An Unconscious Counter-Hegemony: Folk Economics in the Industrious Modernity

The following text is the abstract for the Call of Papers: ‘Digital Futures. Entrepreneurship, Work and Action in the Anthropocene’. Authors: The Connective (Fabio Coppola, Alessandro Longo, Giulio Quarta, Marcello Secone). While the work is still in progress and under judgment, I thought that the abstract in itself is already a good starting point for opening a conversation about the common economy.

This paper is the first part of a broader research project aimed at studying the emergence of post-capitalist social systems, a collective work of our network called “The Connective”.

The inquiry starts from a widely recognized assumption from contemporary social sciences: the predominant socio-political model of this phase -neoliberal democracy grounded on the capitalist market economy- dwells very difficult times and no longer delivers its promises, accumulating dysfunctionalities and negative externalities with a looming ecological catastrophe on the horizon.

If we look at emerging practices on the margin of the mainstream economy, many scholars are signaling the global rise of new economic forms and logics. From the startups wave to the digital commons movements, from blockchain ecosystems to the pirate economies, this surge presents many differences as well as similarities. The most shared features are an emphasis of ethicality and the mission of “changing the world”, in addition to being capital-poor, labor-intensive and market-oriented; it has been effectively defined “Industrious Modernity”.

We find reasonable to conceive this social galaxy as ‘unconsciously’ developing a socio-economical, more functioning, post-capitalist infrastructure. Many elements of this rising phenomenon foster, in fact, a gravitation towards decentralization and social sustainability that is antithetical to the capitalist current mode of production, and came out as a response to the neo-liberal economy crisis.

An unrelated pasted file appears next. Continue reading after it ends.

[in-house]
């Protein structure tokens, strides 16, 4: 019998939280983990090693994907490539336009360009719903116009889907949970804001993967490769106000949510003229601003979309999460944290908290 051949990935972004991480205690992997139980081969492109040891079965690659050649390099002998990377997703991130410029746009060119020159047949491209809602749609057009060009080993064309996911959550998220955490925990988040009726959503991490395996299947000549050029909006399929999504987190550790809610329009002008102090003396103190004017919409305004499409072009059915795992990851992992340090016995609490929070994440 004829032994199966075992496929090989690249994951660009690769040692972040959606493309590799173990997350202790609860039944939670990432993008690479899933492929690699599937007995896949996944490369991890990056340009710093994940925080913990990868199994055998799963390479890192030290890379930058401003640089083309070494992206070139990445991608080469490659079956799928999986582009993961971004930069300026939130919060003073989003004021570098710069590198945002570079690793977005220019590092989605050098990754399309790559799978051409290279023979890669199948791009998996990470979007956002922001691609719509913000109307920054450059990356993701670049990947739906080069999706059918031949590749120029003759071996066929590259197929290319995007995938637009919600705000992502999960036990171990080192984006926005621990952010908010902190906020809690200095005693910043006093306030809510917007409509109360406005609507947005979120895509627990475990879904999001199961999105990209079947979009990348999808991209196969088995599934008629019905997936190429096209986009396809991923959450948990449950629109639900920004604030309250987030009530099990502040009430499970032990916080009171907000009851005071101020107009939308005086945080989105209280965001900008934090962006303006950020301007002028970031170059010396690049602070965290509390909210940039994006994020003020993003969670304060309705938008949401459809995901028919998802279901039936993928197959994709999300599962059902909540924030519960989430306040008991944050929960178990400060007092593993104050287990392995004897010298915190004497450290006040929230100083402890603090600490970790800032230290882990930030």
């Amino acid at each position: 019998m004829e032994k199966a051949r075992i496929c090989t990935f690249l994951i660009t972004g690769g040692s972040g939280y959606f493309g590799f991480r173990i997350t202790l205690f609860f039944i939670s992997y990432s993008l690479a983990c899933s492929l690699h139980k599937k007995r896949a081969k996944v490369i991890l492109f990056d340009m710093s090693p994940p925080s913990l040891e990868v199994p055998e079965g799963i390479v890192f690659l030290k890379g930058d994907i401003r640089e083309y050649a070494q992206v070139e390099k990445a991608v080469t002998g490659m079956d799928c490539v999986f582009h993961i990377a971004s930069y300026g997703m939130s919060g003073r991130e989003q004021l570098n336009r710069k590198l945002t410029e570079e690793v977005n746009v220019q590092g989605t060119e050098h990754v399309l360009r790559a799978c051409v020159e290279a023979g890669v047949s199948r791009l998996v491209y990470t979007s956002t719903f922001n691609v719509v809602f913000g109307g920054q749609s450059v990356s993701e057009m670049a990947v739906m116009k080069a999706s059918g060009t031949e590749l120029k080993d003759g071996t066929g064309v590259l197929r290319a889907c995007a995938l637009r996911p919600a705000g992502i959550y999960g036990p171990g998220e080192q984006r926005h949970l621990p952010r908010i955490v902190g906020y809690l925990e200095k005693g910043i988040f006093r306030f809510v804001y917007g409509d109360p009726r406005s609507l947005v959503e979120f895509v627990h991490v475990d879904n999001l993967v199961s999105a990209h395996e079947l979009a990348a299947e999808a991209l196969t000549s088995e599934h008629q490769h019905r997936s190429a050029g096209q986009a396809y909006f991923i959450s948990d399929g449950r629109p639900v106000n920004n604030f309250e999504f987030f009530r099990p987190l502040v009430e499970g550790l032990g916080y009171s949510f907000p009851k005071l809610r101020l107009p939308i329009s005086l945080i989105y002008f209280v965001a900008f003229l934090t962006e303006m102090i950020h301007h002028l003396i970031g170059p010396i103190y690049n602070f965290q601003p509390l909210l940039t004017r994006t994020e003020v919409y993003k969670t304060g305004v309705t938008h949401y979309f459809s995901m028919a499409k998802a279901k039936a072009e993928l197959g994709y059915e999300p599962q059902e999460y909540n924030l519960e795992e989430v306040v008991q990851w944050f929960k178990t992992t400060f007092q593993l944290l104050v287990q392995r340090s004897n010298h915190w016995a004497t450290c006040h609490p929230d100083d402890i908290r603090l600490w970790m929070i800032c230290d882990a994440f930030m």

After examining the studies of Adam Arvidsson (2015) on the agents of the Commons Based Peer to Peer Production (CBPP) -makerspaces, hacklabs, new social spaces- that underline the explicit ethical and community-based focus of their activity, and the great dynamism of the blockchain ecosystems in the run to innovate the “value infrastructure”, we asked ourselves two entangled questions:

If these CBPP agents are actually developing new economic infrastructures, why don’t they conceive themselves as bearers of a new systemic alternative? How would they react, if confronted with this kind of scenario? Is it possible to activate this sort of “class consciousness” regarding their role in the current economic structure? Or, instead, are these actors merely an example of ‘folk economics’? We introduce the latter concept in the paper, drawing on Srniceck’s “folk politics” (2015).

And secondly: could it be that this difficulty in conceiving their activities as a systemic alternative is related to a lack of “value infrastructure imagination”? And is this lack preserved by the capitalist profit-maximizing influence on the majority of projects revolving cryptocurrencies, that impedes them from considering alternative logics of value creation? What if a blockchain-based commons-oriented token system could enable a different valorization of the CBPP energies? We bring these hypothesis because efforts in this direction already exist.

The methodology of the article consists of creating an online questionnaire for CBPP organizations’ participants in order to investigate their perception related to the scenario so far depicted, paying attention to the comprehensibility of our frame. In-depth interviews will be realized with the most knowledgeable individuals. What we are most interested in is not the specifics of these projects but the self-perception of these actors concerning the socio-economic transformations here superficially outlined.



Digital Humanist, wannabe tech critician, working for re-enchanting the world

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